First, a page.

We, in the past, have relied almost solely on large corporations and hardware developers to provide us with the tools we need to accomplish the role of prepress, and print production. We needed tools such as imagesetters and scanners, and companies like Linotype (later Linotype-Hell), Agfa-Compugraphic, Scitex, Kodak and Crosfield to provide us with these hardware tools. This seemed natural to the industry because most of these were long-established names in our industry anyway, and the name recognition that these large companies carried made CEOs and CTOs feel comfortable in purchases costing hundreds of thousands of dollars. Since the role of digital prepress evolved from these giants, that level of comfort exuded “We will be here for you tomorrow and beyond”.
Now, almost 20 years since the advent of PostScript, and desktop-based prepress, many of these big players are not as involved (or even still solvent) because of the all-purpose tools of the Macintosh or PC desktop. In the US, I would estimate that nearly 90 per cent of all prepress is composed by either the content creators (designers and publishers) on a Macintosh. While not meant to be an argument for which is better, Mac or PC (That one would take more space than the entire editorial content of a years-worth of AP), it is important to look at the ramifications this has to the software development community. Since prepress is nearly the only industry (besides more exotic industries such as genetic engineering and the like) with such a platform skew, it means that the software developers and Apple Computer are the new big players.
Think about it… a personal computer (Mac or PC) is an all-purpose tool. In the old days (20 years ago), we bought a piece of equipment that pretty much served one role. A scanner did scans, and an imagesetter output film. It is the desktop computer that has played the biggest role since then because of its immense flexibility. In the shop where I “learned the ropes”, we had Crosfield assembly systems… (880 and subsequently the 9500) costing many hundreds of thousands of US dollars. Since my role at this facility was to implement desktop prepress, I was often chided by these system operators for the “Mac Department Toys”, as they often saw them. In the mindset of the grizzled system-based prepress professional, a $5000-$10,000 computer could never compete with the industrial strength of the “System”. This was carried down to the stripping (planning) department, where oftentimes any problem that arose out of film was attributed to the desktop. I can still remember a number of my colleagues at this facility cursing the output from the “Mac Department” as “That damn Mac film”. If there was any problem at all with the output, it was immediately attributed to the “Mac” or the “toys” that the desktop had been using, rather than the probable cause, the file creator. This was in part due to the fact that the advent of the desktop to the designer increased the responsibilities of the file-creator to well beyond their capabilities and experience.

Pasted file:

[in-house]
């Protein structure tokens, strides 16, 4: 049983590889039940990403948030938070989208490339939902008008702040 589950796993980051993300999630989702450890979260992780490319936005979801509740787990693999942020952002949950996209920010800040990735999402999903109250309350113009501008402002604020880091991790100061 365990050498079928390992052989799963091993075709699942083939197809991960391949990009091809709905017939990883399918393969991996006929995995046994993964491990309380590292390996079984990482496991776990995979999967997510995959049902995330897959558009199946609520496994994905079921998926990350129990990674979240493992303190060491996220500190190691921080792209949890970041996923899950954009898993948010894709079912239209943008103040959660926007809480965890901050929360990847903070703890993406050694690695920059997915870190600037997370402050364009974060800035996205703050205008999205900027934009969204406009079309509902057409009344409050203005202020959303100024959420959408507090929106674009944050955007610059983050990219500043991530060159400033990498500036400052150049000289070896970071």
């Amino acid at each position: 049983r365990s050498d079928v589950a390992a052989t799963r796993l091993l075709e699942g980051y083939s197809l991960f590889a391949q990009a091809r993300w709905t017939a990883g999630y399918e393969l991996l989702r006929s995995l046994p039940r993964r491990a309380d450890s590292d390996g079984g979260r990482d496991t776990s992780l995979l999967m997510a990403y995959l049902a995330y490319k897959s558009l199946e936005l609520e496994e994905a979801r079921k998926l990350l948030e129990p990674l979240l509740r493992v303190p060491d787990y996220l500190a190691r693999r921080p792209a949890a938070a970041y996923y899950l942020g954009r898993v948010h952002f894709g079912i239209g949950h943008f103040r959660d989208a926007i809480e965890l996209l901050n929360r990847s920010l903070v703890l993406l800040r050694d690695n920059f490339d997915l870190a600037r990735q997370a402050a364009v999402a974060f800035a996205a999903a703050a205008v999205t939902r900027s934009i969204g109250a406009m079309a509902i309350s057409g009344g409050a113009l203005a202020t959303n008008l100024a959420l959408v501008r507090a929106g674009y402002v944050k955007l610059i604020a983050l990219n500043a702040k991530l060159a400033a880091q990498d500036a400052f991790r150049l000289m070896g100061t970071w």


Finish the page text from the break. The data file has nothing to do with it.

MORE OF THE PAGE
What I am all leading up to here is that the desktop is the real big player in the industry now, and the software that they run is the true backbone of today’s sophisticated workflows. Whereas a system manufacturer had to invent hardware as well as software for their solutions, the desktop had the unique advantage of not having to develop hardware at all. A desktop computer is the all-purpose tool capable of scanning, photo-retouching, assembling, proofing, and even transmitting the result, all at the drop of a hat. Companies such as Aldus, Adobe, and Letraset were becoming the systems solutions of the future, and there was little the system vendors could do to keep up. This was great news to the people involved in purchasing and implementing systems, as these solutions, because of their flexibility, could cost tens, or even hundreds of times less than their dedicated system predecessors. This cost effectiveness was not due to lack of capability, but more because they did not have to manufacture hardware from scratch, every time they came out with a new or updated product.
Now, we see even the large CTP and proofing vendors and suppliers implementing software solutions from relatively small software developers. Sure, Adobe, and Macromedia are huge software players today, with roles stemming from content creation down to proofing and plate-output. One fascinating development to me is that even large hardware and system manufacturers today such as Heidelberg, Agfa and others utilise tools from small, independent software developers such as Enfocus, Quite, and others to provide essential parts of the workflow. Agfa’s Apogee system was heavily depending upon the role of Belgian developer Enfocus’ PitStop product as an OEM embedded solution. Tools like Quite software’s “Quite a box of tricks” or “Quite Imposing” are more powerful than their affordable nature suggests. This modular approach to systems is the natural progression of the segmented roles of modern workflow. Why re-invent the wheel when someone has already done a pretty good one? I can see why the hardware manufacturers would look at such tools, with a saying I so commonly use with my clients “When I need a wheel, I go wheel shopping, it is only if there is not wheel that I invent one”. This keeps costs down, and flexibility high.
The moral of this story? Don’t discount the small vendor or affordable solution as “inadequate”. History is proving to us that: like the extinction of the dinosaurs, nothing over 20 pounds survived the cataclysm of an asteroid 80 million years ago. I am not saying that the large vendor is a dinosaur, or going away anytime soon, but I am saying that it makes sense to look at the small as well as the large in today’s planning of a system.